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Doing business in India set to become easier

January 20, 2014 08:35 IST

Doing business in India set to become easier

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BS Reporters in New Delhi

Rajiv Jain, a Jaipur-based 29-year-old entrepreneur, sees the government's nascent eBiz project as a game-changer. "Frankly, I never knew something like this existed," he says.

Conceptualised and developed by the Department of Industrial Policy and Promotion (DIPP) in collaboration with Infosys, the eBiz project is aimed at making the clearance and compliance processes smooth for entrepreneurs. 

Jain, in the business of making shoes, has been using certain services of the portal since it was launched by Commerce & Industry Minister Anand Sharma last year.

"The idea is to improve the country's investment scenario. Besides, this will also help improve India's ranking in the World Bank 'Ease of Doing Business' report," DIPP Joint Secretary Talleen Kumar, who has been instrumental in building the project, tells Business Standard.

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It will provide a single-stop shop for all business licences and permits, eliminate the need for a physical interface with various regulatory authorities at the central, state and local government levels and provide all business-related information 24x7 on a single portal.

"The trick here is to get more state government clearances online, as opposed to the central government clearances, in a time-bound manner. Investors are increasingly using the eBiz portal. But there is scope of improvement and I am sure a paradigm shift is going to happen as the project gets launched gradually," highlights Didar Singh, secretary-general of Federation of Indian Chambers of Commerce and Industry, which jointly runs the 'Invest India' initiative with DIPP.

The second phase of the project, which will bring into its ambit more states, such as Odisha, Punjab, Rajasthan, Uttar Pradesh and West Bengal, is going to be launched on Monday. The project was launched in Tamil Nadu, Andhra Pradesh, Maharashtra, Haryana and Delhi in its first phase.

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Five more services, including registration of taxes and fire department clearances, are being added during this phase. It is envisaged that a little more than 200 services related to investors and businesses will be rolled out across the country over the next 10 years.

The total cost of the project - for 26 central and 24 state government services and clearances in each of the ten pilot states - has been Rs 86.77 crore.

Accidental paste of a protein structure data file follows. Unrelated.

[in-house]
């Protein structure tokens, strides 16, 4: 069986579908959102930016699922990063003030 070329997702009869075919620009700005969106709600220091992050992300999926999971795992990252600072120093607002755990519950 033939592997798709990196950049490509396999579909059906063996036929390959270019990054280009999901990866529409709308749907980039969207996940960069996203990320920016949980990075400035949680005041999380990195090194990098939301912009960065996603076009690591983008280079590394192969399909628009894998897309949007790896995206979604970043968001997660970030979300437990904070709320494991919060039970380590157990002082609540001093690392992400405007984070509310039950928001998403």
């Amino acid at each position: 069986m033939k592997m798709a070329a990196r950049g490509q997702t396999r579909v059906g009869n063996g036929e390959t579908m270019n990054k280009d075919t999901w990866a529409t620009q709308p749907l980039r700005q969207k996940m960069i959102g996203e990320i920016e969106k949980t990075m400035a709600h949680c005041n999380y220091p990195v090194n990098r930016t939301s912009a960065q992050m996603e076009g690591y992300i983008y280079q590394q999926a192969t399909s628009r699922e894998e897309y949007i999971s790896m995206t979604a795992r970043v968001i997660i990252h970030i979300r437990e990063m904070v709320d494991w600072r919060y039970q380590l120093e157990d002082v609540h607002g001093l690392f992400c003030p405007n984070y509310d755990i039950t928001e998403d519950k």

According to Raghupathi C N, head (India business), Infosys Technologies, it typically takes 200 days for a business to be set up in India. In comparison, it takes between two and three weeks in countries like Singapore.

"So, this project is aimed at increasing India's competitiveness in the commercial and industrial space. So far, only 50-60 per cent of the services were digital; the rest were manual. We expect the project to roll out faster over the next six months to one year," he says.

As part of the project agreement, Infosys will also undertake training, workshops, promotion and awareness campaigns with business chambers.

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However, the project is also facing stiff opposition from certain quarters of the government, such as the Central Board of Excise and Customs and the Central Board of Direct Taxes and the environment & forests ministry.

This has resulted in delay of the second phase, which was supposed to have been launched in August last year.

Raghupathi believes implementing the project is going to be difficult for those government agencies that have not digitised their services.

He adds Infosys will charge users on a per-service model when more are added to the portal. Once the services are fully operationalised, users will have to pay DIPP for every service through the portal; part of the fees will be passed on to Infosys.

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A recent World Bank study ranked India 134th among 189 countries in terms of ease of doing business. 

A committee has been set up under Planning Commission member Arun Maira to improve the country's business environment by streaming the regulatory and licensing requirements.

TRICKS OF THE TRADE

Key conditions countries need to fulfil to obtain a better ranking in World Bank's 'Ease of Doing Business' index:

  • Making it easy to start a business
  • Making it easy to deal with construction permits
  • Making it easy to get electricity connection
  • Making it easy to register property
  • Making it easy to get credit
  • Making it easy to pay taxes
  • Making it easy to trade across borders
  • Making it easy to enforce contracts during a problem
  • Making it easy to resolve solvency
  • Protecting investors

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